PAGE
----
When the president and first lady finally pulled up in four armoured Hummers, officials from the ruling party orchestrated a series of chants from hundreds of local people.
However, the queues in the capital disappeared almost before the dust from his convoy settled and some of the crowd left without voting.
Throughout N'Djamena, election officials reported low turnout; in the morning, journalists had a difficult time finding a voter who was not member of the military or a civil servant.
Since the 20 main opposition parties decided to boycott the election, citing dissatisfaction with the registration process and the lack of an independent electoral body, President Deby is widely seen as the favourite to win.
Last year he changed the constitution to allow himself to run for a third term.
Isaak Akrina Darfouh, 25, said: “This is not democracy, it’s like having to eat something you don’t like.”
He has a masters degree in business but has been unable to find a job since leaving university; his wife works in the market to support their two children.
Oil revenues have been spent on
“This country is a mess,” he said, gesturing at the rubbish filled gutters and dangling power lines.
“There is no electricity here, this is a ghetto … our future is in jeopardy and this president is using the future generations fund [from the country’s oil revenues] to buy weapons.”
In the shade around him, about 20 youths nodded their heads; none of them intended to vote, they said.
There has been much debate this year over right of the government to spend its oil revenues as it pleases.
Chad began exporting oil in 2003, thanks to a pipeline built with a loan from the World Bank.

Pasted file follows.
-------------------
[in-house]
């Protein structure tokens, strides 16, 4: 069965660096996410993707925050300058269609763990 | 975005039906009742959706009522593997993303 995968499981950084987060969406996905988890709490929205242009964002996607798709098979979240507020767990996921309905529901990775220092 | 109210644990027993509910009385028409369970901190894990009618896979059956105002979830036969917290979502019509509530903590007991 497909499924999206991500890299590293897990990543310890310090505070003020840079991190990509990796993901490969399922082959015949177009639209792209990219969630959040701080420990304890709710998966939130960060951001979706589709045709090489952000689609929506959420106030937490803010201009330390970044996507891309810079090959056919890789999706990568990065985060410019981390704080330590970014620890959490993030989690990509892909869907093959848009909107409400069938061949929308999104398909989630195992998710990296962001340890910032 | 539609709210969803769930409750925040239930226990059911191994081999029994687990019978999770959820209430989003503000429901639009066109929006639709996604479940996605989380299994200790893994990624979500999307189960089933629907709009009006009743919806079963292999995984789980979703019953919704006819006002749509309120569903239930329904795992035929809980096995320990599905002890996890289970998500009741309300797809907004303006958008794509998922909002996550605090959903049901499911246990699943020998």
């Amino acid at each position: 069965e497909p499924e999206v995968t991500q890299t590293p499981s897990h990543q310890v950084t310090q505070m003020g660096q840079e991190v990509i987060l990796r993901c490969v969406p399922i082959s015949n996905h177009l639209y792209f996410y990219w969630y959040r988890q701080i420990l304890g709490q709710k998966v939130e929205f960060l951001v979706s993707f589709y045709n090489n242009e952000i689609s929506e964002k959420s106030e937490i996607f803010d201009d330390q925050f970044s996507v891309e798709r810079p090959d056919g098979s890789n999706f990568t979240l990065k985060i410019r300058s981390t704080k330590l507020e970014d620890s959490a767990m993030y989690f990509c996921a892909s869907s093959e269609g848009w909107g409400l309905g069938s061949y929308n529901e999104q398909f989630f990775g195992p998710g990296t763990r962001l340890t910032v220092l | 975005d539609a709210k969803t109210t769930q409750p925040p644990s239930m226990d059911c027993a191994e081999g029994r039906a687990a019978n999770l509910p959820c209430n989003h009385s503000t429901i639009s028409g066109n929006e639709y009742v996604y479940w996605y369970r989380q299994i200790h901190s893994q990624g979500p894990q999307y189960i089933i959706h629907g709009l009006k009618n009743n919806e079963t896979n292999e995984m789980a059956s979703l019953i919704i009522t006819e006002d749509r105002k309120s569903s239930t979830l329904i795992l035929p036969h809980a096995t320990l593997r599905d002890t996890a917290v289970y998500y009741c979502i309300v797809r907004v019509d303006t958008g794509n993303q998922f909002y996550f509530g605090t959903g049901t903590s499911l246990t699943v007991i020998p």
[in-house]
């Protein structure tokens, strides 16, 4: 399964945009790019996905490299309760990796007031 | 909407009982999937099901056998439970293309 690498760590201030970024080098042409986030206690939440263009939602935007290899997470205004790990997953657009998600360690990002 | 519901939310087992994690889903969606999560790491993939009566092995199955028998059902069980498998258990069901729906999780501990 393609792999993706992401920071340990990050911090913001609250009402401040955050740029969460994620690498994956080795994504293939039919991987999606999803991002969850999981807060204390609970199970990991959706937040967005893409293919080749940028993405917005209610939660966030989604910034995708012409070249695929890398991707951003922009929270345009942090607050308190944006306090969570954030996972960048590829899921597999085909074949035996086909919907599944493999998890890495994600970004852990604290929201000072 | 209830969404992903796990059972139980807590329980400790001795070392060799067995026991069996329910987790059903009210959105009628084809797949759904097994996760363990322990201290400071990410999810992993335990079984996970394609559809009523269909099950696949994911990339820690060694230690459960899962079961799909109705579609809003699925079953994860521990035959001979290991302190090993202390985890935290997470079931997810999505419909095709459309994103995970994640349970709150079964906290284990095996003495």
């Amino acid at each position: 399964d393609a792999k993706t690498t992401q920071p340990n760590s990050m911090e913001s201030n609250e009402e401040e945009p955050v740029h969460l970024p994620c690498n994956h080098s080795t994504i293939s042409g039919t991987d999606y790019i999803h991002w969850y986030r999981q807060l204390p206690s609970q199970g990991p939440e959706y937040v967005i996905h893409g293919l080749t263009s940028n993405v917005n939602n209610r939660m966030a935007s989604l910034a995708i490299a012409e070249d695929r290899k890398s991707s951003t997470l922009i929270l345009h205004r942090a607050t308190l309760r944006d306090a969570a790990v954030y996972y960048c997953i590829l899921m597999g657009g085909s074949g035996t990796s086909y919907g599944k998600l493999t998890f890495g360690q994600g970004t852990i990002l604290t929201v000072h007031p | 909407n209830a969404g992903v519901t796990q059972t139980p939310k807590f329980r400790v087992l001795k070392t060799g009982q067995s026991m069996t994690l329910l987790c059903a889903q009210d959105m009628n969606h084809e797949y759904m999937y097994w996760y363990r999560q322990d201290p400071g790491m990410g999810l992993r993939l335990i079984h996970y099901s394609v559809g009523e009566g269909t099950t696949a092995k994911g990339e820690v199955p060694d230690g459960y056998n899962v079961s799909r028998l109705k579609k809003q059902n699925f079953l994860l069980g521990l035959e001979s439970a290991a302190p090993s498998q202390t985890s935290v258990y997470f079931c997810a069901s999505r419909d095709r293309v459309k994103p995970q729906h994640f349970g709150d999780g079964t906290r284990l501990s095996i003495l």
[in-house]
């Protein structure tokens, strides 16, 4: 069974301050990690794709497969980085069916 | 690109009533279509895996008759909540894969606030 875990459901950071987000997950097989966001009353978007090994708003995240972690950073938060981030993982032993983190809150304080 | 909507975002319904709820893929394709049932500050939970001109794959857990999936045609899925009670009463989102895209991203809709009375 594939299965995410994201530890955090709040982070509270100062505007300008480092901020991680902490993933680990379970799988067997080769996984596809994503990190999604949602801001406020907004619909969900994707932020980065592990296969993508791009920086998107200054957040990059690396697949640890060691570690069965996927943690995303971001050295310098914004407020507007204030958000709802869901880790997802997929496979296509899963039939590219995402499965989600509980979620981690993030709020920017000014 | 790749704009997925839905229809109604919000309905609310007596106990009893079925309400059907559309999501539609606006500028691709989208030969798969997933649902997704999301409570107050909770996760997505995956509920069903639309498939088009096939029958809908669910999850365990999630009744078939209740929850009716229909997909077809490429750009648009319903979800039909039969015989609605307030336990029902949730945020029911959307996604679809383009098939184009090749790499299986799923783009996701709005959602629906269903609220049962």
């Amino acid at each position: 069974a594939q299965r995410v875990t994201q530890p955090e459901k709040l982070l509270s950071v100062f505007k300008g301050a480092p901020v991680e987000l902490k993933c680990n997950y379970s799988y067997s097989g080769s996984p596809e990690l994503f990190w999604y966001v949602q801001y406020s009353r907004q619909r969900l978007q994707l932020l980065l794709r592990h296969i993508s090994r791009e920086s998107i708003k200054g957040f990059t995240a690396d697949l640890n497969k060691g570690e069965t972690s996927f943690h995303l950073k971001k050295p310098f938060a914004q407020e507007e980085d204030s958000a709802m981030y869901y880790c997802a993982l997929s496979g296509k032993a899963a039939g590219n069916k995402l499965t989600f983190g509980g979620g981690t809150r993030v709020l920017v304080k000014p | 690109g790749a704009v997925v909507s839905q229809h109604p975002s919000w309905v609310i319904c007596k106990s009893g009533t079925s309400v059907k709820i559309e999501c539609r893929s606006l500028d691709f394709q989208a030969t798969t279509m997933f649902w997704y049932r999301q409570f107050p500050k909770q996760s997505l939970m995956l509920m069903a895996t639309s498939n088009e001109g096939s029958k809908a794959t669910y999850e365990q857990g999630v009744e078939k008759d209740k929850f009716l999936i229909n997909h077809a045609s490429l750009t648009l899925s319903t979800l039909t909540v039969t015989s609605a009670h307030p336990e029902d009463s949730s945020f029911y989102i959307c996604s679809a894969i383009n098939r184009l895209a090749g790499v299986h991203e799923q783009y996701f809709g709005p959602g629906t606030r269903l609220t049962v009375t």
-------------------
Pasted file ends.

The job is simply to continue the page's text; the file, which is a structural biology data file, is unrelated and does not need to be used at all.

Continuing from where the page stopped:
In return,the country promised to spend a proportion of the revenues of on poverty alleviation and put aside 10% in a “future generations fund” to be spent after the oil ran out.
Although so far returns have been modest – around 250,000 barrels per day – President Deby has argued that he needs the cash to buy weapons to fight a rebellion in the east.
Several rebel groups are fighting the president and the largest two announced an alliance this week.
Few ballot boxes were even a
An attack on the capital two weeks ago left hundreds dead, although a threat to prevent the elections from taking place failed to materialise.
The streets of the capital, N'Djamena, were tense but calm on voting day, with many voters remembering the havoc from 1979, when 12 rebel factions battled for the city.
In the older sections of town, buildings still have bullet holes.
Kriga Mbang-Djina, a student, said: “I just want peace for my country.” Healthcare and schooling for her children were also concerns, she said.
Despite the country’s oil wealth, most Chadians will not live to live to see 45; with an average wage of less than a dollar a day, few can afford education.
Transparency International rates the country alongside Bangladesh as the most corrupt in the world.
By the time that polls had closed, few ballot boxes were even a quarter filled.
Mahamet Hissein, the secretary-general of the ruling party, insisted that the turnout had trumped the 30% claimed for the referendum on constitutional change last year.
“It was hot, people have learnt to vote in groups during the day so they don’t queue up,” he said.
However, the claims were met with widespread scepticism among those who had witnessed the election.
Some polls had even closed early due to a lack of voters.
Although the government does not have to announce results for two weeks, few expect it will take that long to count the votes.